Saturday, May 10, 2014

Weekend Workout (week starting May 11, 2014)

What An Idea, Sirji!
(remember: larger versions of all visuals can be seen by clicking on them)

1. This concept, which you would come across today, if at all, as a fanciful phrase in poetry or fiction, was once an established scientific concept. Pythagoras thought that planets and stars moved according to mathematical equations, which corresponded to musical notes and thus produced a symphony.  What four-letter phrase is generally used to refer to this 'musica universalis', as Kepler referred to it?

2. Manufactured and marketed by Modern Food Industries based on a formula developed at Central Food Technological Research Institute, Mysore, what was launched at the annual trade fair at Pragati Maidan, New Delhi in November 1977?

3. Which US politician in the 1950s, notorious for his views and actions on another front, was behind campaigns such as this one, which saw the provision of public health services as a conspiracy to weaken America? (Reminds me of similar rumours spread about the polio prevention programme here in India.)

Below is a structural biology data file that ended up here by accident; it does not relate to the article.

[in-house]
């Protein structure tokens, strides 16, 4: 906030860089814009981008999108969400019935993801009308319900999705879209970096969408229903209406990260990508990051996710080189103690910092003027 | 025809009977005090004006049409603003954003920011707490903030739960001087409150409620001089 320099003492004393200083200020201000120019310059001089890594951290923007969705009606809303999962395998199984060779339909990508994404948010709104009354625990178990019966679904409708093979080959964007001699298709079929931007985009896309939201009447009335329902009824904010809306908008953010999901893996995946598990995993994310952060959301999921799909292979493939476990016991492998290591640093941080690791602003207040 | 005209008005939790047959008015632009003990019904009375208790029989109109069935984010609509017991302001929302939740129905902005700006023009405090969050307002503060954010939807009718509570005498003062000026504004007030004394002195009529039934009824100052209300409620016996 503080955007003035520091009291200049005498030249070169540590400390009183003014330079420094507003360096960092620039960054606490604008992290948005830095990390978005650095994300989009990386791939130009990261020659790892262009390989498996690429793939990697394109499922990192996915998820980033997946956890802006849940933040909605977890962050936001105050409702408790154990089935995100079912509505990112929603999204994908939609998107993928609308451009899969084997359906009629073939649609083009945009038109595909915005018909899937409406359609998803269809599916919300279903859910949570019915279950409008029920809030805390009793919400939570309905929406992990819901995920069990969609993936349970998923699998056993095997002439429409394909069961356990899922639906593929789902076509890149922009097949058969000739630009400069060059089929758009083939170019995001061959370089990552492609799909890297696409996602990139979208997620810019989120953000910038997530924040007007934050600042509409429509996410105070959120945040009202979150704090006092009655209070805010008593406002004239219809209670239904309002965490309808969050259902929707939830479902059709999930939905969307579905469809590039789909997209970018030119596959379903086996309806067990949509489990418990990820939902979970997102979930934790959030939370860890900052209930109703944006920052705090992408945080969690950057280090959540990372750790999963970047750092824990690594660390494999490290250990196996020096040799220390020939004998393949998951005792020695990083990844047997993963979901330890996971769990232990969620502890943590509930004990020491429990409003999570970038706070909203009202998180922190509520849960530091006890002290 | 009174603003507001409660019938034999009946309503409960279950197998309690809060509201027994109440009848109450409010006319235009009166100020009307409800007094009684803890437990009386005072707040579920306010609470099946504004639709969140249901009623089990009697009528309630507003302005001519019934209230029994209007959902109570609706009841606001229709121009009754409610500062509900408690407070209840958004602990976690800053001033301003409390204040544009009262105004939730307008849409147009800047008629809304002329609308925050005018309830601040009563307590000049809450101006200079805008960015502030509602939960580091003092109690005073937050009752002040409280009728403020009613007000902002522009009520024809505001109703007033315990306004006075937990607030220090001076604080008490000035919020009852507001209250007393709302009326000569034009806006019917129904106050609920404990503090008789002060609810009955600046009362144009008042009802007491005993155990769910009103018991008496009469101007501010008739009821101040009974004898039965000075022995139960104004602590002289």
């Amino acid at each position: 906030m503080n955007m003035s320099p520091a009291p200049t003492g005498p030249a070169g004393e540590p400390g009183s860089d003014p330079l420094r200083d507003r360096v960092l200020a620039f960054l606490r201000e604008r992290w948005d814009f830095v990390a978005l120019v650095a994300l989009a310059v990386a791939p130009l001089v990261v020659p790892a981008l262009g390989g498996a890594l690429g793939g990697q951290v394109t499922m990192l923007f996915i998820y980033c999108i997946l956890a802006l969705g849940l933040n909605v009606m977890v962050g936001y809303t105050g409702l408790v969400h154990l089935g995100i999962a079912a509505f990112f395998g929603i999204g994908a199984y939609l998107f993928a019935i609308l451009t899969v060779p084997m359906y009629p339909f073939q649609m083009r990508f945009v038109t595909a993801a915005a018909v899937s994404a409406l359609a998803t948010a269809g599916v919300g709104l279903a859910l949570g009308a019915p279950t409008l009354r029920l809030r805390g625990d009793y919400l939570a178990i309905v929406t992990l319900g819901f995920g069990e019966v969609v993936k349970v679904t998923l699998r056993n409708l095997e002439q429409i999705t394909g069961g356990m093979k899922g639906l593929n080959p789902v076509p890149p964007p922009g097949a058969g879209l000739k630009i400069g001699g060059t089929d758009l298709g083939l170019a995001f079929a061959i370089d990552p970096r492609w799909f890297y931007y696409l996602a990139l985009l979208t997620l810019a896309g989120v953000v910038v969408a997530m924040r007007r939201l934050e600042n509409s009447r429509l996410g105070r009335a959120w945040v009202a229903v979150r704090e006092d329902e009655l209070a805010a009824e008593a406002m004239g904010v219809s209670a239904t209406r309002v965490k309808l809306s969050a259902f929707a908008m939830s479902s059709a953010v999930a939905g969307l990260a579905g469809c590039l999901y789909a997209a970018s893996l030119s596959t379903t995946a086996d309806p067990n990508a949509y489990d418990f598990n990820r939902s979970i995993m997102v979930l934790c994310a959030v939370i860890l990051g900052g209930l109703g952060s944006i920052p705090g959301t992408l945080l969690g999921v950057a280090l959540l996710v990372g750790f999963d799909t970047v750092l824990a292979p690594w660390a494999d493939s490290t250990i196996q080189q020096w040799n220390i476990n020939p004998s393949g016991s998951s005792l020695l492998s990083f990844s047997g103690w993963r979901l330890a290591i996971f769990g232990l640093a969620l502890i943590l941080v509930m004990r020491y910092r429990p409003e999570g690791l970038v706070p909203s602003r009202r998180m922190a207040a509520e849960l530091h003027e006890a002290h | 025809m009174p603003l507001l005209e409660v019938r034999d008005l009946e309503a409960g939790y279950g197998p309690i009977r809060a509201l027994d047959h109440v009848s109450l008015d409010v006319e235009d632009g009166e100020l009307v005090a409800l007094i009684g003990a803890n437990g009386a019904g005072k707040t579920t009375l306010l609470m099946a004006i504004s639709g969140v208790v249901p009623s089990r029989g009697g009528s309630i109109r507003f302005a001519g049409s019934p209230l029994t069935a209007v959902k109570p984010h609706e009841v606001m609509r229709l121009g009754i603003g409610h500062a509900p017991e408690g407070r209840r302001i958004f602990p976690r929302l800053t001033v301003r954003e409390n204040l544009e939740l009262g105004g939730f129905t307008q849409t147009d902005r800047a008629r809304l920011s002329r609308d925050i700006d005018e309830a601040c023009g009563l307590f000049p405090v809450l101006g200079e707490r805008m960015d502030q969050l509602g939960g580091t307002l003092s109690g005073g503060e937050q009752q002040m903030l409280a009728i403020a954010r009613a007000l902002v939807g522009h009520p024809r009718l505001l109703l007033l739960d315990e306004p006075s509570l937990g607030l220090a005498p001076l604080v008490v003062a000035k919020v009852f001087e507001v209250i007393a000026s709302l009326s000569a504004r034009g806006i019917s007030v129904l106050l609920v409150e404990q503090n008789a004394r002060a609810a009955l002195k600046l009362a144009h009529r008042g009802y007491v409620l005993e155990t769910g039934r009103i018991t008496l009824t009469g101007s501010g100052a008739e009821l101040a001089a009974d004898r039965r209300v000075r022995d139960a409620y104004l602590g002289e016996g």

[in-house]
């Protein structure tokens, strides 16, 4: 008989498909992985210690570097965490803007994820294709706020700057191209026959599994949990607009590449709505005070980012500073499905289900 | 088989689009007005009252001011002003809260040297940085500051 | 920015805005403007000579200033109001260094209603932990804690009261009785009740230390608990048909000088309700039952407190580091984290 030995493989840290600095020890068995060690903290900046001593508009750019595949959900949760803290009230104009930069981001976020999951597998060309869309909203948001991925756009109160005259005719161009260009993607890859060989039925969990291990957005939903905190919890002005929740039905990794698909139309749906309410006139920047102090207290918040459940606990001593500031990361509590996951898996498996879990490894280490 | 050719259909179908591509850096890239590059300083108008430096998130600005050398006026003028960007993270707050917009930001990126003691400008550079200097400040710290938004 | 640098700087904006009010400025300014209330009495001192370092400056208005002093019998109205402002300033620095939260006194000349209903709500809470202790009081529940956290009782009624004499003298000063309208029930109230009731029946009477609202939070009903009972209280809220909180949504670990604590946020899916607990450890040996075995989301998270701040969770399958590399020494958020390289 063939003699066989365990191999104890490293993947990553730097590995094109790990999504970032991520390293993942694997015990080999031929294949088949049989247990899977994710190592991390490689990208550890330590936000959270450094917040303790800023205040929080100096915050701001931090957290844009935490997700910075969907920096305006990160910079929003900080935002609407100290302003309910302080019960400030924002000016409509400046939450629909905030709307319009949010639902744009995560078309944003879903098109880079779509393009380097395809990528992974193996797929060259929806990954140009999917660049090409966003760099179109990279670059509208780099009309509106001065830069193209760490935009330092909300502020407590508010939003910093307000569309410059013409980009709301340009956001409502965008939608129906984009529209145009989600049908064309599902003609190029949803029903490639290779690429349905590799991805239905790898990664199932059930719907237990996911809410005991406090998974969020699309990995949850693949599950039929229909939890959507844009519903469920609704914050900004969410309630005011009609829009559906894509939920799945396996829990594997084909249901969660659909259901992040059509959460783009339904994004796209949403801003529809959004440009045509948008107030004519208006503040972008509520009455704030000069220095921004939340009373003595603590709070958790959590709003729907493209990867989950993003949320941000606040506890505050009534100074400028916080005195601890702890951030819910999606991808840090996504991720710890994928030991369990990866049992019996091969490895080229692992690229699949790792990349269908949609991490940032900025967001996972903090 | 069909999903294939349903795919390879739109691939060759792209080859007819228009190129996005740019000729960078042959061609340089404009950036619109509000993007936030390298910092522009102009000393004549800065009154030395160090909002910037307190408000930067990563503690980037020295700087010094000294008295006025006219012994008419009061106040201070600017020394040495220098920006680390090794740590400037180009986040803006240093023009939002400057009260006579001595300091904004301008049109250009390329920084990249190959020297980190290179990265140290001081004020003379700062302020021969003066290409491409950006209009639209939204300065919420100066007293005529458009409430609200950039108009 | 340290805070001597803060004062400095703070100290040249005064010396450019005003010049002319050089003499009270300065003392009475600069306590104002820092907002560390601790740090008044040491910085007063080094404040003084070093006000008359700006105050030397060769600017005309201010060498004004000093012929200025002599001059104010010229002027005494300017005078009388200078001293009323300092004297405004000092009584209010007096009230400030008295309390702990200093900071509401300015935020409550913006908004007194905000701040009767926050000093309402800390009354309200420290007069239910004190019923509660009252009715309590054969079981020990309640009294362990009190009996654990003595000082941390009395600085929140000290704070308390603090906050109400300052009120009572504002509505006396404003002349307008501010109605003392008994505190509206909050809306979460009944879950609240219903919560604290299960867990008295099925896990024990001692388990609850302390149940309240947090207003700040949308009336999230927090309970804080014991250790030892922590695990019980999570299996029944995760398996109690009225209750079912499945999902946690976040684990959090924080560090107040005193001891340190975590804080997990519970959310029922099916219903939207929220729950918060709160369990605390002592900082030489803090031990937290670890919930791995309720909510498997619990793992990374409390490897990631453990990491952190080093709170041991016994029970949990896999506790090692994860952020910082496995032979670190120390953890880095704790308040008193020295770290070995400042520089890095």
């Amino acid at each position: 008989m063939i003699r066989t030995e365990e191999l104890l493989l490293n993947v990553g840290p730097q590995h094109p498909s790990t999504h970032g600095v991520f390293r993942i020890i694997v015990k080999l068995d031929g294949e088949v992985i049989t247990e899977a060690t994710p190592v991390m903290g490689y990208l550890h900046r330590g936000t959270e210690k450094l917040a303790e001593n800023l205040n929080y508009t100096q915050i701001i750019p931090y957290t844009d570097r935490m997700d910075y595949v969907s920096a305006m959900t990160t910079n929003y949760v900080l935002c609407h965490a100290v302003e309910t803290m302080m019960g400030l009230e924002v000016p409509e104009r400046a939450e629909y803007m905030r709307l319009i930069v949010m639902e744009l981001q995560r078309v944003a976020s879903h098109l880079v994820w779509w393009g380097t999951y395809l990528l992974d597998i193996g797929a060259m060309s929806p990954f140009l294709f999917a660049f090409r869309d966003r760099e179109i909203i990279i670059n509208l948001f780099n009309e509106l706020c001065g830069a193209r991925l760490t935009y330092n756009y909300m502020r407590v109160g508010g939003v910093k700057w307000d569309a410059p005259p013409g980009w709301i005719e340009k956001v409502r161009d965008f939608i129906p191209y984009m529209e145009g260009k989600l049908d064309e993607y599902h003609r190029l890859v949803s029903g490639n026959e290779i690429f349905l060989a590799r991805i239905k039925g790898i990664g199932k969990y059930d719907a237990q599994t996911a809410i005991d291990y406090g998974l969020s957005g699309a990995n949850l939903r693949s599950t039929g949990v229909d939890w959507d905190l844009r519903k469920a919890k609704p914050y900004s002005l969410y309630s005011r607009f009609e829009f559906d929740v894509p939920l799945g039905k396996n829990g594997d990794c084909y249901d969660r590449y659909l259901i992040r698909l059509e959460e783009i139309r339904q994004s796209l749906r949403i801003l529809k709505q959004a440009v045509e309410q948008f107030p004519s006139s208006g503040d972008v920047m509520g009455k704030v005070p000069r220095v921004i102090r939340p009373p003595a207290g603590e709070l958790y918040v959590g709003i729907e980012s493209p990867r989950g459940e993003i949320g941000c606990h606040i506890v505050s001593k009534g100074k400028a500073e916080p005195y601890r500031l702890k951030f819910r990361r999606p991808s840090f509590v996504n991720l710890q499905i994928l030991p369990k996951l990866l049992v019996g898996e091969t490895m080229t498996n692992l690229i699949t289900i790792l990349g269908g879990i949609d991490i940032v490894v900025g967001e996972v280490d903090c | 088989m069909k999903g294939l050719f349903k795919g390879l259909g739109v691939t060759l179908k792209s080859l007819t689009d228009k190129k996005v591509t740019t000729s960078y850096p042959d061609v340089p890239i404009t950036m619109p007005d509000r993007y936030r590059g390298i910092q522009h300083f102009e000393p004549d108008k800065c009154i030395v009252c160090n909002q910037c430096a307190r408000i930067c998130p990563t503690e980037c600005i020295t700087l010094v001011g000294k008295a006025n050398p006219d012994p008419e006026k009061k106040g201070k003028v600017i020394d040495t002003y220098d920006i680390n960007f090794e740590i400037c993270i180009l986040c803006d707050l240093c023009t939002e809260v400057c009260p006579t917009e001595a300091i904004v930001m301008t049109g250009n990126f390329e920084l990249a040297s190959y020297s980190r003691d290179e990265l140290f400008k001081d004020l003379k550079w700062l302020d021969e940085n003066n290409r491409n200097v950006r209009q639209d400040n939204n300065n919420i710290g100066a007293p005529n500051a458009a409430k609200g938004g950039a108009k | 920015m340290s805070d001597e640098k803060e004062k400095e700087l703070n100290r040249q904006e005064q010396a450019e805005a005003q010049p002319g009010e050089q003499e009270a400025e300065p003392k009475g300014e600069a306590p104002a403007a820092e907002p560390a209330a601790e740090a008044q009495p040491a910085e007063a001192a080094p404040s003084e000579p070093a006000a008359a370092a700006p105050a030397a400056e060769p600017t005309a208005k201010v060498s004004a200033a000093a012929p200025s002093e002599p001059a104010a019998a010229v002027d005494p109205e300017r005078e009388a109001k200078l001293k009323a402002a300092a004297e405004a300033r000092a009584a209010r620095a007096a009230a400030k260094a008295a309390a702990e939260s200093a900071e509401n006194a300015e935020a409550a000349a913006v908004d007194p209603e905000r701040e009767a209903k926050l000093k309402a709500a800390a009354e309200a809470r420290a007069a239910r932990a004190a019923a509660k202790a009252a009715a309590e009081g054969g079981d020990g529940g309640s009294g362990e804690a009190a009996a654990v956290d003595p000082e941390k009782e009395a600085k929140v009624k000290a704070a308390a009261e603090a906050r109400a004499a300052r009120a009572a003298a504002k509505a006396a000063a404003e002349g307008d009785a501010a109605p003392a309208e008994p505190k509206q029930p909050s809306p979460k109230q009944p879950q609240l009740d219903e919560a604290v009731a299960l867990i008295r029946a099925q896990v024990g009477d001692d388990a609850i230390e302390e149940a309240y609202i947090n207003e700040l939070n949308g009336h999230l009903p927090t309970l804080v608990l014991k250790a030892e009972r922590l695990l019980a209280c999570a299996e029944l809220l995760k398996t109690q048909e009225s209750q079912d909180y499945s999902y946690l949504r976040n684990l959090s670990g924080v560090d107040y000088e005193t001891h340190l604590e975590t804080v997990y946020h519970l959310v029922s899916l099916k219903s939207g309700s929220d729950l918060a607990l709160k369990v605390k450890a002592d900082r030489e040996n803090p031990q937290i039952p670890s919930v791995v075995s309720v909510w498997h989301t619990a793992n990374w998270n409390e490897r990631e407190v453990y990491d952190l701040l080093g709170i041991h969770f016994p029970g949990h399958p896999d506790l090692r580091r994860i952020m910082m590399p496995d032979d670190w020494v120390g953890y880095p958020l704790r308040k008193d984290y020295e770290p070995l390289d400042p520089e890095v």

4. Switching barriers or switching costs are terms used in microeconomics, strategic management, and marketing to describe any impediment to a customer's changing of suppliers. In many markets, consumers are forced to incur costs when switching from one supplier to another. These costs are called switching costs and can come in many different shapes. A common term for this phenomenon comes from a device of everyday use – I'm using it right now – whose layout has been proven to be not the most efficient, but which continues to be used because it would be too expensive and inconvenient to convert to an alternative. What is this term?

5. Angampora is an ancient martial art from Sri Lanka. It combines combat techniques, self-defence, sport, exercise and meditation. According to its traditions, adept fighters needed to master ten separate disciplines to become experts at it. Who, according to legend, was its ultimate exponent, someone who is still worshipped by some practitioners prior to commencing training or fighting?

6. Legends and literature have long characterised 'enneads' as having a special, in some cases magical, significance. The ancient Egyptians organised their gods thus; even today, their principal group of gods (headed by sun god Re-Atum) is called the Great Ennead of Heliopolis. The word traces to the Greek word 'ennea'. What does it mean?